Interview with Barbara Cohen
curator of Seeing Red exhibition, Craft Council of BC Gallery
Conducted by: Amir Sheikhvand
Introduction by: Marie-Eve G. Castonguay
Barbara Cohen’s artistic practice goes far beyond the walls of her studio. Textile and jewellery artist, curator and art jewellery advocate, she is an extremely active and dedicated member of the Canadian contemporary jewellery scene. You may have heard her name recently as she was the curator of Seeing Red, a contemporary jewellery exhibition that was presented this summer at the Craft Council of BC Gallery. She tells us about her practice as a jewellery artist and as a curator.
Can you tell us about Seeing Red, your most recent curatorial project?
I was first invited to curate an exhibition by Circle Craft in Vancouver in 2013. Seeing Red, a national exhibition at the Craft Council of BC Gallery, was the fifth show that I have curated since 2014, with the goal of introducing and promoting contemporary art jewelry. My inspiration for Seeing Red came from an all-red Ela Bauer necklace that I purchased at Noël Guyomarc’h Gallery, in Montreal, in 2016. Ela’s piece is a joyful one to wear; it makes a very bold statement and brings many compliments and smiles to people’s faces when I wear it. For this exhibition, I asked each artist to feature the colour red in their pieces. My shows are by invitation, and many of the artists in this show have been in my previous exhibitions. But I always try and include some new people and emerging artists and Pamela Ritchie, Kye-Yeon Son and Noël were helpful in that area. As always, I favour more unusual approaches and materials. The 19 artists, including myself, were from across Canada and showcased an exciting and well-received collection of contemporary art jewelry.
How do you define Contemporary Art jewellery? Or Art Jewellery?
Like any other art form, jewellery has continued to evolve and change and incorporate materials that have gone way beyond the more traditional precious materials of gold, silver, gems etc. and techniques that often do not include metalsmithing. The value of the materials has not always, but often, been replaced with the artistic value of exploring ideas, concepts and design and sometimes even challenging wearability. The works are often wearable sculptures that draw the viewer in and challenge preconceived notions of value. For contemporary art jewellery, it seems that there are no boundaries. The Vancouver art jewellery scene has been growing slowly, but certainly growing. That is due in part to the formation of the Vancouver Metal Arts Association in 2011 and the occasional workshops and exhibitions that have come about because of the organization and the exhibitions that I and others have been putting on. When attending openings, I always make sure to wear a different piece of jewellery to catch the interest of the gallery owner in an effort to further expand the awareness of art jewellery and reach a wider audience. And catch interest it does!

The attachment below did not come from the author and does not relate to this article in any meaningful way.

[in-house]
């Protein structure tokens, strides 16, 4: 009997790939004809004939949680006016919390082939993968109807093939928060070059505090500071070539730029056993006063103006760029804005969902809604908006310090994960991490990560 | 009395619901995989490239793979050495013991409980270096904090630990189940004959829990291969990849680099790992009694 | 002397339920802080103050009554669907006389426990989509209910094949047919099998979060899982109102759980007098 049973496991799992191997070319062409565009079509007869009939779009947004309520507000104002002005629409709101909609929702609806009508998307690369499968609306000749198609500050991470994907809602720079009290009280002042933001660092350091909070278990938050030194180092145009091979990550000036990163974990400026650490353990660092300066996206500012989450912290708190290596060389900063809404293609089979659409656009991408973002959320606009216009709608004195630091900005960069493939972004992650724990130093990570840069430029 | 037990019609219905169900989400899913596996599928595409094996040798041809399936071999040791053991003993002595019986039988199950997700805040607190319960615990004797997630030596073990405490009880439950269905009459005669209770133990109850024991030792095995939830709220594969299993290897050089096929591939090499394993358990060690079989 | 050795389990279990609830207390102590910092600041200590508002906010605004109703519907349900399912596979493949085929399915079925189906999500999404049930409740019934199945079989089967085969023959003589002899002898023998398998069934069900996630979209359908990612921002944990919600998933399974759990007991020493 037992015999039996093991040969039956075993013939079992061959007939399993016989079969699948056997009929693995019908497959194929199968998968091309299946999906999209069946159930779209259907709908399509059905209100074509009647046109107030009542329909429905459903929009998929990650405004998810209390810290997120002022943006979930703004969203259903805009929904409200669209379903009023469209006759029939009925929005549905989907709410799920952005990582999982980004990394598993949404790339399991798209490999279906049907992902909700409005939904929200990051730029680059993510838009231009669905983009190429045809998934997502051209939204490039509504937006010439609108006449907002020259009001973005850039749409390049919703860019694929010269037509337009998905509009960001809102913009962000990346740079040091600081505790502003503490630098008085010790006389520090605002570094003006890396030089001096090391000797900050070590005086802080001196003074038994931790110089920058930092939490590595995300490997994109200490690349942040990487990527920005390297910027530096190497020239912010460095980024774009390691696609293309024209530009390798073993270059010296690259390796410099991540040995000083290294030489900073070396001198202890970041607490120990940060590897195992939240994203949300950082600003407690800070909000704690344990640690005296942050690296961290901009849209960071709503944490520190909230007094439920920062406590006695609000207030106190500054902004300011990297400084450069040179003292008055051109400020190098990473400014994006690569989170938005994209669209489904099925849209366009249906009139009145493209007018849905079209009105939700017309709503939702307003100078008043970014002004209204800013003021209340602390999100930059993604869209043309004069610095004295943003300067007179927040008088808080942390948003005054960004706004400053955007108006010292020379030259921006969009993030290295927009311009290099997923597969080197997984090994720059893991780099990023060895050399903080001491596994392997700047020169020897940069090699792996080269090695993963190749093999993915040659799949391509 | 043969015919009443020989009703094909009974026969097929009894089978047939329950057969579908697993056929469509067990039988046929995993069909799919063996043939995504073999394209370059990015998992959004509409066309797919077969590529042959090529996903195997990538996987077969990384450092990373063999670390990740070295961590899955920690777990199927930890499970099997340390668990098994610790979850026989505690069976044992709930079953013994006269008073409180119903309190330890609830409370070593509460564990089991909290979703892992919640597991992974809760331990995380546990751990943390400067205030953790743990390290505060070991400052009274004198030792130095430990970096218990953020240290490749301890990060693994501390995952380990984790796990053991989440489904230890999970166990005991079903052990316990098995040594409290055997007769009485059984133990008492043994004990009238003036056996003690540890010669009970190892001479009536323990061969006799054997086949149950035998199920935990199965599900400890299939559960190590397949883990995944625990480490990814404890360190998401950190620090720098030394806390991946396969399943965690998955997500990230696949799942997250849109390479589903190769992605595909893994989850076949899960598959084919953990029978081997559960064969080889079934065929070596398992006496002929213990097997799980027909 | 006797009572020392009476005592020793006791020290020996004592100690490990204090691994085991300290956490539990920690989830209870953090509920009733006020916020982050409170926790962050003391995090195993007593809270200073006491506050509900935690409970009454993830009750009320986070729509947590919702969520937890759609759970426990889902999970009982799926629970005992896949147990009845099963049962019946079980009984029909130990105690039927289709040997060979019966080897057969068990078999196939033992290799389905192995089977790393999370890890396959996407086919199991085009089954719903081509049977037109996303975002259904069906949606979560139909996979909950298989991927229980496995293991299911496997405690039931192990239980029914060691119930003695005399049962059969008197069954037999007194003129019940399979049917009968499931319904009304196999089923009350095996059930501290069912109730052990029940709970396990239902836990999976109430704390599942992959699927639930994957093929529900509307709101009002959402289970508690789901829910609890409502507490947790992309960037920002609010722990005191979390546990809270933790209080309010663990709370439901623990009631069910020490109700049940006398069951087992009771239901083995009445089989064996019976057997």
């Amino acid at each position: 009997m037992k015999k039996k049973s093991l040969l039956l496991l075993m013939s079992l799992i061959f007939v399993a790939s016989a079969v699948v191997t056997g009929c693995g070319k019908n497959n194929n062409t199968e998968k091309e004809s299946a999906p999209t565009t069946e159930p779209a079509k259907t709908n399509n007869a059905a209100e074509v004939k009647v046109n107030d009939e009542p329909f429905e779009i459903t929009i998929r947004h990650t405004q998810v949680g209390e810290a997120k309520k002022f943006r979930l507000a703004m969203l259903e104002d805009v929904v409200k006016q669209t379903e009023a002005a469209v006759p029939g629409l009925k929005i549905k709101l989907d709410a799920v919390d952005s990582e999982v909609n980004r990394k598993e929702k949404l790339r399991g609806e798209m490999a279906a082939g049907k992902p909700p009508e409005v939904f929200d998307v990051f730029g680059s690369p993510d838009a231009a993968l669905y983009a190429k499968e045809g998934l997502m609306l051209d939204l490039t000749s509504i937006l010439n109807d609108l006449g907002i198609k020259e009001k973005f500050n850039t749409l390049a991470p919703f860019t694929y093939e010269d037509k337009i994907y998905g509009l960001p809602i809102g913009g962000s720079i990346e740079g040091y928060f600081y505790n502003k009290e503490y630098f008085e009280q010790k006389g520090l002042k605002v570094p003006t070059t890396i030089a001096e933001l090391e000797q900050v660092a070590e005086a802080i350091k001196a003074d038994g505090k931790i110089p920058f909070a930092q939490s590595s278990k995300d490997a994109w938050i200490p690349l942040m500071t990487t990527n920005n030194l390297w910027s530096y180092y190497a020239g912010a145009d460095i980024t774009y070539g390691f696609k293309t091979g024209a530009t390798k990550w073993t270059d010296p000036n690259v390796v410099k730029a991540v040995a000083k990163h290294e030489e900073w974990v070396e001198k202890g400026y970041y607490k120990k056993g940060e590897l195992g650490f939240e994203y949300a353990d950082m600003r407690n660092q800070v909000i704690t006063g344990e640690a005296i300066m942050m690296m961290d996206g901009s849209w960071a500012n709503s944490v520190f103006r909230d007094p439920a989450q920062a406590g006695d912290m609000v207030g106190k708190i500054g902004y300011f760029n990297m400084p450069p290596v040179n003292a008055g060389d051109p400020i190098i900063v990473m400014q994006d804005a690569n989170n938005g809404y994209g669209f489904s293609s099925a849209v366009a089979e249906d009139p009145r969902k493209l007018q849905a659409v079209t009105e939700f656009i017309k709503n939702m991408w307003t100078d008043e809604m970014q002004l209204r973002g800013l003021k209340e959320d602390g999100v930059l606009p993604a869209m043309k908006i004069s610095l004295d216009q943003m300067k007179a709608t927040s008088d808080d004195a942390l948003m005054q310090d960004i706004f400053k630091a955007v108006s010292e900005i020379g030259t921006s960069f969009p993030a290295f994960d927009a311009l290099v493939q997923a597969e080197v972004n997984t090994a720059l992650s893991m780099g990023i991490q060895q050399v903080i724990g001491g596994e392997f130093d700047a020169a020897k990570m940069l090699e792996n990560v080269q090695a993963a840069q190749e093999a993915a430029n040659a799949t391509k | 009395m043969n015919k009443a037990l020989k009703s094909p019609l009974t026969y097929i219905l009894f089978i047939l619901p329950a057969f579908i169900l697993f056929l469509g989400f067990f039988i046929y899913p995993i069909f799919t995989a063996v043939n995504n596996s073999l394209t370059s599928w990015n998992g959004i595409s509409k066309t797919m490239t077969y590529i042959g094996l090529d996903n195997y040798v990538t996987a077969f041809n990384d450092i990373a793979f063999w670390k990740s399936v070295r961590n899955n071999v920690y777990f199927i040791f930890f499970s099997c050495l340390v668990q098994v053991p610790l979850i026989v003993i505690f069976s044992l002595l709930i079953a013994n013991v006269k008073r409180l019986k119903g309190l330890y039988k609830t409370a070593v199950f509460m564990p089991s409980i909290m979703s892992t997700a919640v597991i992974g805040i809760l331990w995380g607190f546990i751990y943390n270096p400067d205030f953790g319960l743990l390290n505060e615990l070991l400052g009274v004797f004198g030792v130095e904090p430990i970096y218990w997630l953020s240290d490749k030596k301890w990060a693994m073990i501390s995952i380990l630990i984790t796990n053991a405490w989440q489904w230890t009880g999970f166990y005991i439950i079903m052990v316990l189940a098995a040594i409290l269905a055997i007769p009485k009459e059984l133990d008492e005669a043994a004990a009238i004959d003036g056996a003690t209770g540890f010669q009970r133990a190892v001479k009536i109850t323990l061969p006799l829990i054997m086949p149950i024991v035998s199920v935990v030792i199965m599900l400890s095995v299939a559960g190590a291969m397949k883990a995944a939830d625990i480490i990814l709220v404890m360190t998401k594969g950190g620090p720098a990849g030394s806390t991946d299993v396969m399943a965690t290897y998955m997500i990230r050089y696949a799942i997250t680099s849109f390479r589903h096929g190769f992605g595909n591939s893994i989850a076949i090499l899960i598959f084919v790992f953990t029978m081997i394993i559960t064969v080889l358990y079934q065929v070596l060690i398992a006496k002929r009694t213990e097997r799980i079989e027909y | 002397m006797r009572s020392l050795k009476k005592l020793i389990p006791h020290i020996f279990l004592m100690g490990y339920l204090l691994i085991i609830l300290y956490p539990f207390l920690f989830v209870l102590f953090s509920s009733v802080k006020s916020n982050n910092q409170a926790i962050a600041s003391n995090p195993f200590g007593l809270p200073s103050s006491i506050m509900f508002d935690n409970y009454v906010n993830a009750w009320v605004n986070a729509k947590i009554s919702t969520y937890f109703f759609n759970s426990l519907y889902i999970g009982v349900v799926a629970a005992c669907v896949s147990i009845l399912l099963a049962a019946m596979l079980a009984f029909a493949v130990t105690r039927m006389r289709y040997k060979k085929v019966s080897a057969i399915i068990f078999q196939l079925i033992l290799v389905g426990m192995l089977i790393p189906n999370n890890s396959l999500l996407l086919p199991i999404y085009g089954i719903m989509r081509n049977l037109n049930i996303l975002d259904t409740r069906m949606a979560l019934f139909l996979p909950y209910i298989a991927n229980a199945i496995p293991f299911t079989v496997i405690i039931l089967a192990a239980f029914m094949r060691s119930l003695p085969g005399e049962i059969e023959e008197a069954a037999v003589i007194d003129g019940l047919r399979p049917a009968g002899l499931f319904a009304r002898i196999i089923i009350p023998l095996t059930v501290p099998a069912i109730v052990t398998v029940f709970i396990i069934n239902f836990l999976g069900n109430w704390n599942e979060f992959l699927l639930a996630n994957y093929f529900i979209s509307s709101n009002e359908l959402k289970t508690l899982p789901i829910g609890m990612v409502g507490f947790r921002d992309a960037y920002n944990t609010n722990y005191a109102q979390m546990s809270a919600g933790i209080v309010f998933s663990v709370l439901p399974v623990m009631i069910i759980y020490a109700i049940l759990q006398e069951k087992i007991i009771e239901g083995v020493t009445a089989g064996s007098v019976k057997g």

I would like to touch on your own practice. How and why did you decide to go into jewellery?
How and why did I decide to go into jewellery? My mother had very contemporary taste in art and jewellery and, as a result, I was always drawn to and wore unique jewellery. But, being the late bloomer that I am, it took quite a while to ﬁnd my way as a jewellery designer. While attending Sheridan College, I majored in textiles and followed that practice for many years, preferring to work with softer materials. It was deciding to make a friend a necklace for her birthday in the late ’90’s that was the springboard for me to move towards jewellery making. I was very fortunate to have success early on with a stone and fossil collection that sold well in Seattle and encouraged me to continue.
But it was the small piece of mesh that I purchased in New York 15 years earlier as a textile artist that really moved my career as a jewellery artist forward. Many opportunities resulted from my mesh collection and I am grateful that it had the success it did.